Jermaine Reed points to the plot of land where the Horace Mann Elementary School once stood, on 39th Street overlooking U.S. Highway 71. The school, abandoned in 1979, burned in a December 2011 fire.
Reed, the 28-year-old 3rd District councilman, saw the blaze as an opportunity to live out a childhood fantasy: tear down the school. In January, he sponsored a series of ordinances to do just that and usher in residential development and a senior living facility.
"I remember as a kid thinking, Man, that should be down," Reed says during a driving tour of the 3rd District on a gray Friday afternoon. "Now, as an adult and being kind of responsible for it being down and bettering the community, I have a sense of pride."
Reed, the council's youngest member, wears a slick black shirt and jacket but no tie for the first time this week. He rides in the backseat of a white Chevy Impala from the city fleet while his legislative aide, Marcus Leach, drives.
"There's so much to show off," Reed says.
The 3rd District on the city's east side is bounded roughly by Independence Avenue to the north, Brush Creek Boulevard to the south, Troost Avenue to the west and the city limits beyond Interstate 435 to the east. It's the city's second–smallest district by land area. Every couple of blocks, Reed tells Leach to pull over so he can point out a new development.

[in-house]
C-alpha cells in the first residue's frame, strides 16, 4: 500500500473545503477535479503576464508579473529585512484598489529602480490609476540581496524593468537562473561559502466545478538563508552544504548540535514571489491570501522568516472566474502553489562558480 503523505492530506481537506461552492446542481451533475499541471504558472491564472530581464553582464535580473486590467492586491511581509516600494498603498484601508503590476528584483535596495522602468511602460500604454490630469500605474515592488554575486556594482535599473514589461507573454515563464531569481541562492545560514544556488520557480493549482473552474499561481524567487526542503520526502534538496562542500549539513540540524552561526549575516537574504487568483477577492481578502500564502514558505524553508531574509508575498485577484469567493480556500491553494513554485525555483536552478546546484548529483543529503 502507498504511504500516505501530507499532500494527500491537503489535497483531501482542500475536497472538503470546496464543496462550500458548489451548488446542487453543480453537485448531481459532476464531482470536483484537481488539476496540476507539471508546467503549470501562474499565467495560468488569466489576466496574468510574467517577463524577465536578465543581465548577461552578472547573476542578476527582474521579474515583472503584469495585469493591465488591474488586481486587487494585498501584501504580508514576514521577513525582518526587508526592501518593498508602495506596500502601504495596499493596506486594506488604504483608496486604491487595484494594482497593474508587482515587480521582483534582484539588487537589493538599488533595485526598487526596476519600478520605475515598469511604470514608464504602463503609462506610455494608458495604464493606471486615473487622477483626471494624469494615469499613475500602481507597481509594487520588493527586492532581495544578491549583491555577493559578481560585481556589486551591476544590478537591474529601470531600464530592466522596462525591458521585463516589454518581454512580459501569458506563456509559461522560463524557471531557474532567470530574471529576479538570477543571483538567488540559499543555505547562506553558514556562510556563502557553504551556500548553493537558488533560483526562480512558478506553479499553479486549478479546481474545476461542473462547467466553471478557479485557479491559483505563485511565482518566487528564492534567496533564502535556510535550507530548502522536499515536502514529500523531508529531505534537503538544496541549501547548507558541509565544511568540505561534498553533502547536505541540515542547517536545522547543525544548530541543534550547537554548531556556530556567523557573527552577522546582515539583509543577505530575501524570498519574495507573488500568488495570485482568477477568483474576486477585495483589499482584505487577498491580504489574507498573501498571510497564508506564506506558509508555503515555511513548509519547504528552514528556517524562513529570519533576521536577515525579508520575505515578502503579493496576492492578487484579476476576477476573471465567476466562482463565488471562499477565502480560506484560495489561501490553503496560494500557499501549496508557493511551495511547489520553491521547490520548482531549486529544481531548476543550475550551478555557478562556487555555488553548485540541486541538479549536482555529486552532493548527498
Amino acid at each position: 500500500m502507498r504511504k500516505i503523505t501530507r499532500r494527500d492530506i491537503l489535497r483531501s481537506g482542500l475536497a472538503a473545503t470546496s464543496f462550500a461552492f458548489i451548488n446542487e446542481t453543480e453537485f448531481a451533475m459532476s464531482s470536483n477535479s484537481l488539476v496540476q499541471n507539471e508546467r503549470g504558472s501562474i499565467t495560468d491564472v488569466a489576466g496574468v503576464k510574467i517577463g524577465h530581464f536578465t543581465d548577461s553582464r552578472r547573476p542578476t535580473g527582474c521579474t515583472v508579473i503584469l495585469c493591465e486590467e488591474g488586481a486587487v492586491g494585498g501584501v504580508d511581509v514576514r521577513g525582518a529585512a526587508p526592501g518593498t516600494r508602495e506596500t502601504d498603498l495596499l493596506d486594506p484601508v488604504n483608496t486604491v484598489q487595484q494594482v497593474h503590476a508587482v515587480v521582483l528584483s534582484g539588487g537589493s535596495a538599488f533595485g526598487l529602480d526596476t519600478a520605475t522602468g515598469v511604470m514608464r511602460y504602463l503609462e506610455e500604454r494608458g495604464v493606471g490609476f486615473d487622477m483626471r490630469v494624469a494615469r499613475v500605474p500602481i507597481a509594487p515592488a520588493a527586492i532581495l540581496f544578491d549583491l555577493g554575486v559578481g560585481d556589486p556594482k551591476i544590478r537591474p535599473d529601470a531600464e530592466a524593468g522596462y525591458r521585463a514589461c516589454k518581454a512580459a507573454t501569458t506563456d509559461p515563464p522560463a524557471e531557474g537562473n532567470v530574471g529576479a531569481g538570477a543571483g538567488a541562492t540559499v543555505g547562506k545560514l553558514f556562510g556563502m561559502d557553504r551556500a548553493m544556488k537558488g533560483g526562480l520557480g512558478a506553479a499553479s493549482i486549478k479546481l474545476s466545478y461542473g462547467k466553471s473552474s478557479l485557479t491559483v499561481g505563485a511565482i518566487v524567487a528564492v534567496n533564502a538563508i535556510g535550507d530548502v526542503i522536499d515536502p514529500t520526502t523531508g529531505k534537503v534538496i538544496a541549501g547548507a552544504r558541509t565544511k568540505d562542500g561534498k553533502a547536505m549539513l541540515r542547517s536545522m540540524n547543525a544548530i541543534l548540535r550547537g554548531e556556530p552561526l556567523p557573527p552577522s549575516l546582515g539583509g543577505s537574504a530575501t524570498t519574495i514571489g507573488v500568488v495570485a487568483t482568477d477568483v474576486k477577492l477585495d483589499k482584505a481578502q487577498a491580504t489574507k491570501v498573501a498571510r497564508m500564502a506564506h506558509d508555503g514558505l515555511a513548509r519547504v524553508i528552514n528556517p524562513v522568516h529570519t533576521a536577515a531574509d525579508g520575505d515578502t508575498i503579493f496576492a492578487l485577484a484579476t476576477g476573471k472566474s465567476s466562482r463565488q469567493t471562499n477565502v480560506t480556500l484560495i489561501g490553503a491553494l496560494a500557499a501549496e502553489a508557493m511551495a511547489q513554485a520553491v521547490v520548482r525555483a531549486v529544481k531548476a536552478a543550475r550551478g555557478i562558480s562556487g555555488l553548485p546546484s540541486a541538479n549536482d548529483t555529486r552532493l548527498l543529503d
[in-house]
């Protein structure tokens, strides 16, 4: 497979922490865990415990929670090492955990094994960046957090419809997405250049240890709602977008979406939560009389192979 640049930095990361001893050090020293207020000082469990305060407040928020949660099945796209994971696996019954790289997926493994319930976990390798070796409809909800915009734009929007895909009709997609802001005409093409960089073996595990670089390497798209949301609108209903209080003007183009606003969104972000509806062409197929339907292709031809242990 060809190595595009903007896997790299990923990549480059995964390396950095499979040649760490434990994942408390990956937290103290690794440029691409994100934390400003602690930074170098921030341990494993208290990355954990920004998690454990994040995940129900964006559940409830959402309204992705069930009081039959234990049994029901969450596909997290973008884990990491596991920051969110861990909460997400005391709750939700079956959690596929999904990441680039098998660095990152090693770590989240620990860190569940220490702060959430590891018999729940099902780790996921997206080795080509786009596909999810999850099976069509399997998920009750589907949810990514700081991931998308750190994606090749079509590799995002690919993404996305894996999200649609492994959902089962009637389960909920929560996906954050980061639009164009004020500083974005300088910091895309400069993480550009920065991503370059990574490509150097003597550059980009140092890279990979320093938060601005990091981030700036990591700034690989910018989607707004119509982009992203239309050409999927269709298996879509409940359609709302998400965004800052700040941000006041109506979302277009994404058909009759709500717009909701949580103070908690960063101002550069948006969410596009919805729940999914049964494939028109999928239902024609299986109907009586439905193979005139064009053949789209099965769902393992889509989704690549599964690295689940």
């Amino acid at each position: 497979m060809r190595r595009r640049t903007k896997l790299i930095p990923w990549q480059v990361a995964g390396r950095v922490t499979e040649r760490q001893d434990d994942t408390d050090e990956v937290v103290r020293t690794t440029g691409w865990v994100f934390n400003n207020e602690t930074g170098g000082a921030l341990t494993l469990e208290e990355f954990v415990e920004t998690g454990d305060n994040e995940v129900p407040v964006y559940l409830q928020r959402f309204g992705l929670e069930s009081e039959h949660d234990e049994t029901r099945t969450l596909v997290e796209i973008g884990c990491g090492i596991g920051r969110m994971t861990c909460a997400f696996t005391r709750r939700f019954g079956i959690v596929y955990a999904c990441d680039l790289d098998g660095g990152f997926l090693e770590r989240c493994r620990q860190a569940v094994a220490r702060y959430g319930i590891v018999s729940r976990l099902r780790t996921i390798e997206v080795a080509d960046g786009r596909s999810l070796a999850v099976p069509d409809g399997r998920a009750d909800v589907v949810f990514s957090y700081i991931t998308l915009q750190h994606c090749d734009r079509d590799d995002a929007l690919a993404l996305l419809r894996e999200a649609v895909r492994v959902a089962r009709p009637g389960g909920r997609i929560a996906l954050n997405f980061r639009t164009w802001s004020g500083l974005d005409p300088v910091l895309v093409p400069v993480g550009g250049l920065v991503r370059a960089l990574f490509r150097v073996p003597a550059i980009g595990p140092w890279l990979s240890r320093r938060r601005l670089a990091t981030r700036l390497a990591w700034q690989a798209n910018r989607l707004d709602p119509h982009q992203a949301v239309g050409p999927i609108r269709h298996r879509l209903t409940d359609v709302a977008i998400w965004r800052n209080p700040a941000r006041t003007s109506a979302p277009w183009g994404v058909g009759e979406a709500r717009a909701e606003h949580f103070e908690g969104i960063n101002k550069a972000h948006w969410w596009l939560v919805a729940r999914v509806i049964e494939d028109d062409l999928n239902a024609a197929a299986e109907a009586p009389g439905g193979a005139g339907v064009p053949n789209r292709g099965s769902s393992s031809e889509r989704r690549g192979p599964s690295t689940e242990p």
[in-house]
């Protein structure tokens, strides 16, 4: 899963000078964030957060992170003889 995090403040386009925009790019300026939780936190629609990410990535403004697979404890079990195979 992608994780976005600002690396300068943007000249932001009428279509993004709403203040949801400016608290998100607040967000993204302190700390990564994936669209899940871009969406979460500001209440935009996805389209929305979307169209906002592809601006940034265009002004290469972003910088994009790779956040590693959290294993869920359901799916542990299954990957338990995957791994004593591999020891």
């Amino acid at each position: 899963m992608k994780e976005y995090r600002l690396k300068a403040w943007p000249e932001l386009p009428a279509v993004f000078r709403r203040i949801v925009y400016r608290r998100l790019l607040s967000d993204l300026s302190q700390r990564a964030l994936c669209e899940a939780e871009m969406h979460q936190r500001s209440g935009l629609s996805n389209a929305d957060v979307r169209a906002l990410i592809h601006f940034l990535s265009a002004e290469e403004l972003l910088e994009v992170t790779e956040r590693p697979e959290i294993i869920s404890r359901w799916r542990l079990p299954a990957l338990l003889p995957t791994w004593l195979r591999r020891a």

There's the grassy area of Troost in the Beacon Hill neighborhood that is slated to become 123 units of student housing for the University of Missouri–Kansas City. He helped secure a $26 million grant for the project and sponsored a council resolution supporting the plan. He says a new 35,000-square-foot grocery store, a partnership between the city and Truman Medical Center, will be built at 27th and Troost, a long-awaited "oasis" in the heart of the Eastside's food desert.
The next stop is Greg/Klice Community Center. The 20-year-old building at 1600 John "Buck" O'Neil Way is being renovated with new amenities and brought up to the Americans With Disabilities Act standards. Reed directed $600,000 of his district's public–improvement budget to the sprawling complex, with a basketball court; a workout room; a boxing ring; a food-service kitchen; a new zero-entry swimming pool; and a hot tub, sauna and steam room.
"This is the neighborhood I live in, and citizens would tell me about the improvements that were needed here," Reed says. "I heard their voices loud and clear."
On his way out of the community center, he stops to chat with a surly former high school classmate in the lobby. "We're getting it done," Reed says. "It will be done in June."
"June?" The man scoffs and shakes his head. "Then you're going to say August."
The Impala rolls on past boarded–up homes on 26th Street slated for demolition, giving way to the new headquarters for the Kansas City Police Department's East Patrol and crime lab (46 of the city's 108 homicides in 2012 were handled in the 3rd District by East Patrol).
"It doesn't look very appealing right now," Reed says. "Unfortunately, this is an area that we had to uproot some citizens who lived here."
Not everyone was happy about being moved. Several residents complained about Reed's support of the project. Black-and-white "Recall Reed" signs sprouted in yards across the district early in 2012. (Two attempts to recall Reed failed.) The Rev. L. Henderson Bell of Mount Pleasant Missionary Baptist Church publicly ripped Reed for not listening to constituents who didn't want a police campus in their neighborhood. (Bell later recanted.) The Recipe, a local hip-hop duo, released a song titled "Jermaine Reed Infomercial," with lyrics calling the councilman an "Uncle Tom" and a "lapdog swallowing KCPD seeds."